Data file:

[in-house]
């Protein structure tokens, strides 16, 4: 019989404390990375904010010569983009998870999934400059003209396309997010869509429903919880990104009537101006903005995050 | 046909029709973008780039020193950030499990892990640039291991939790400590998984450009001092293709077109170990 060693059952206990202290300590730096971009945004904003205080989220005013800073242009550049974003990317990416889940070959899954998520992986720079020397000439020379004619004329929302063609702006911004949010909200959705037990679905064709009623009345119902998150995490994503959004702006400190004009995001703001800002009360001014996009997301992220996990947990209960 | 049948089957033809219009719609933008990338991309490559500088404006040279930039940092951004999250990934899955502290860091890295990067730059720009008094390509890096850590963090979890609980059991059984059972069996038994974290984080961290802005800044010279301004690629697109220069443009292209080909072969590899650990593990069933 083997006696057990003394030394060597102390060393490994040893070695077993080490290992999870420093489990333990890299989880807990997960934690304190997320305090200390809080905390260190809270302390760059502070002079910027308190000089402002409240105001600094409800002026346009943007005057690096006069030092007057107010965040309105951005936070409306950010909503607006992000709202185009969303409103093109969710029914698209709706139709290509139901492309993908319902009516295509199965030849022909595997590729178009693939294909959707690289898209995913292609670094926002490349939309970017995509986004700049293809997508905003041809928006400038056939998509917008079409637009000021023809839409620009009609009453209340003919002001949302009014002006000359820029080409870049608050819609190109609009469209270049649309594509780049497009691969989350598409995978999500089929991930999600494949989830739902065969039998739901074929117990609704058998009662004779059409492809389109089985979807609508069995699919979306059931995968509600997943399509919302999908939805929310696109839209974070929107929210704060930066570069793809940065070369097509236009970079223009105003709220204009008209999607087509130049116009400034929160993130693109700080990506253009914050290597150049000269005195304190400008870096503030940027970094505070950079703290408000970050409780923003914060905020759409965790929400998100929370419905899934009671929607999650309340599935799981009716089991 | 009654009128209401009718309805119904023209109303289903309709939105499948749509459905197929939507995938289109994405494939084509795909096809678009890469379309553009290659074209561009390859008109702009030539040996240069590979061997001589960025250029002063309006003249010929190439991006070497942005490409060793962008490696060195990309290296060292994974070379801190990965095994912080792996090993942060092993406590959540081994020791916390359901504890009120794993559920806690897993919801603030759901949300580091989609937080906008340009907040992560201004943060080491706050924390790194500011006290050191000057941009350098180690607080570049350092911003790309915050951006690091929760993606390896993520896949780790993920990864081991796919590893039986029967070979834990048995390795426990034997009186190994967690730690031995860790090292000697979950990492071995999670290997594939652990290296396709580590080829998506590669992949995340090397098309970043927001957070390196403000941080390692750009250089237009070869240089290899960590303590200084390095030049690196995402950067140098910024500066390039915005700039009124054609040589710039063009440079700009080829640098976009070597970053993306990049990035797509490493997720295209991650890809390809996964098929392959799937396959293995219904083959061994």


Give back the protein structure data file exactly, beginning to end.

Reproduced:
[in-house]
């Protein structure tokens, strides 16, 4: 019989404390990375904010010569983009998870999934400059003209396309997010869509429903919880990104009537101006903005995050 | 046909029709973008780039020193950030499990892990640039291991939790400590998984450009001092293709077109170990 060693059952206990202290300590730096971009945004904003205080989220005013800073242009550049974003990317990416889940070959899954998520992986720079020397000439020379004619004329929302063609702006911004949010909200959705037990679905064709009623009345119902998150995490994503959004702006400190004009995001703001800002009360001014996009997301992220996990947990209960 | 049948089957033809219009719609933008990338991309490559500088404006040279930039940092951004999250990934899955502290860091890295990067730059720009008094390509890096850590963090979890609980059991059984059972069996038994974290984080961290802005800044010279301004690629697109220069443009292209080909072969590899650990593990069933 083997006696057990003394030394060597102390060393490994040893070695077993080490290992999870420093489990333990890299989880807990997960934690304190997320305090200390809080905390260190809270302390760059502070002079910027308190000089402002409240105001600094409800002026346009943007005057690096006069030092007057107010965040309105951005936070409306950010909503607006992000709202185009969303409103093109969710029914698209709706139709290509139901492309993908319902009516295509199965030849022909595997590729178009693939294909959707690289898209995913292609670094926002490349939309970017995509986004700049293809997508905003041809928006400038056939998509917008079409637009000021023809839409620009009609009453209340003919002001949302009014002006000359820029080409870049608050819609190109609009469209270049649309594509780049497009691969989350598409995978999500089929991930999600494949989830739902065969039998739901074929117990609704058998009662004779059409492809389109089985979807609508069995699919979306059931995968509600997943399509919302999908939805929310696109839209974070929107929210704060930066570069793809940065070369097509236009970079223009105003709220204009008209999607087509130049116009400034929160993130693109700080990506253009914050290597150049000269005195304190400008870096503030940027970094505070950079703290408000970050409780923003914060905020759409965790929400998100929370419905899934009671929607999650309340599935799981009716089991 | 009654009128209401009718309805119904023209109303289903309709939105499948749509459905197929939507995938289109994405494939084509795909096809678009890469379309553009290659074209561009390859008109702009030539040996240069590979061997001589960025250029002063309006003249010929190439991006070497942005490409060793962008490696060195990309290296060292994974070379801190990965095994912080792996090993942060092993406590959540081994020791916390359901504890009120794993559920806690897993919801603030759901949300580091989609937080906008340009907040992560201004943060080491706050924390790194500011006290050191000057941009350098180690607080570049350092911003790309915050951006690091929760993606390896993520896949780790993920990864081991796919590893039986029967070979834990048995390795426990034997009186190994967690730690031995860790090292000697979950990492071995999670290997594939652990290296396709580590080829998506590669992949995340090397098309970043927001957070390196403000941080390692750009250089237009070869240089290899960590303590200084390095030049690196995402950067140098910024500066390039915005700039009124054609040589710039063009440079700009080829640098976009070597970053993306990049990035797509490493997720295209991650890809390809996964098929392959799937396959293995219904083959061994």